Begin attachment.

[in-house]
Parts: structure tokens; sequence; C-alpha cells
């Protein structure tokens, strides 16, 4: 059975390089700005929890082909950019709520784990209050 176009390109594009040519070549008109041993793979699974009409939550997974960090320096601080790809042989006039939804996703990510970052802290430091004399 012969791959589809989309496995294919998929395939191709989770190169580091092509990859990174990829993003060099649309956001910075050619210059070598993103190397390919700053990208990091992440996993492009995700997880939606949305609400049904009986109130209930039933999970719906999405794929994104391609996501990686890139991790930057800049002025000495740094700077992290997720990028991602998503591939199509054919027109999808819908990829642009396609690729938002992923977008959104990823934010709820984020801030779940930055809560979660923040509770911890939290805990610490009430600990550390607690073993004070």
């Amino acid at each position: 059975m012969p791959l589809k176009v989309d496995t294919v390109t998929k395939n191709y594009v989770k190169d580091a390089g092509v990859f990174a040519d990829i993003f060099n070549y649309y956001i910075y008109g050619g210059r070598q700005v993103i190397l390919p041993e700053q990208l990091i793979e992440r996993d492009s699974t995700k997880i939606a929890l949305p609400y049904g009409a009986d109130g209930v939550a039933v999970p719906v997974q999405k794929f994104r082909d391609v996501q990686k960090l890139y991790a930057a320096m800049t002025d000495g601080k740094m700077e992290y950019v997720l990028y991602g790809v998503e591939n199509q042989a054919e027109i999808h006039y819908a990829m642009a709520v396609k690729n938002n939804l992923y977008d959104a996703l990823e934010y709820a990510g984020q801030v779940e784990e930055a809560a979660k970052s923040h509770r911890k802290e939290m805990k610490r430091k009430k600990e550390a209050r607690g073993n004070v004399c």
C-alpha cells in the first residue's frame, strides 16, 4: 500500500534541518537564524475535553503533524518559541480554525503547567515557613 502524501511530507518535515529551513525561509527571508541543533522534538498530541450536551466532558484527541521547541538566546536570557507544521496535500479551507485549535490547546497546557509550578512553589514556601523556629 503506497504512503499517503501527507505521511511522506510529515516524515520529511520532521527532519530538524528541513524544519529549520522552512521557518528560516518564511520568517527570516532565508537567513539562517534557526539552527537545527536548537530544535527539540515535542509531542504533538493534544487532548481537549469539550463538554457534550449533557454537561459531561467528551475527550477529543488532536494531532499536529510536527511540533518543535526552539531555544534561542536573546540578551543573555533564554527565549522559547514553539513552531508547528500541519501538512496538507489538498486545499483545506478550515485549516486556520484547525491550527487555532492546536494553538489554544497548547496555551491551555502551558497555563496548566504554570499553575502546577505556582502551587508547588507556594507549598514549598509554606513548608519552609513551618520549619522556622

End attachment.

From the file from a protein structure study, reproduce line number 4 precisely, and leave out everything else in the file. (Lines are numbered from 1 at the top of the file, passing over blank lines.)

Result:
């Amino acid at each position: 059975m012969p791959l589809k176009v989309d496995t294919v390109t998929k395939n191709y594009v989770k190169d580091a390089g092509v990859f990174a040519d990829i993003f060099n070549y649309y956001i910075y008109g050619g210059r070598q700005v993103i190397l390919p041993e700053q990208l990091i793979e992440r996993d492009s699974t995700k997880i939606a929890l949305p609400y049904g009409a009986d109130g209930v939550a039933v999970p719906v997974q999405k794929f994104r082909d391609v996501q990686k960090l890139y991790a930057a320096m800049t002025d000495g601080k740094m700077e992290y950019v997720l990028y991602g790809v998503e591939n199509q042989a054919e027109i999808h006039y819908a990829m642009a709520v396609k690729n938002n939804l992923y977008d959104a996703l990823e934010y709820a990510g984020q801030v779940e784990e930055a809560a979660k970052s923040h509770r911890k802290e939290m805990k610490r430091k009430k600990e550390a209050r607690g073993n004070v004399c």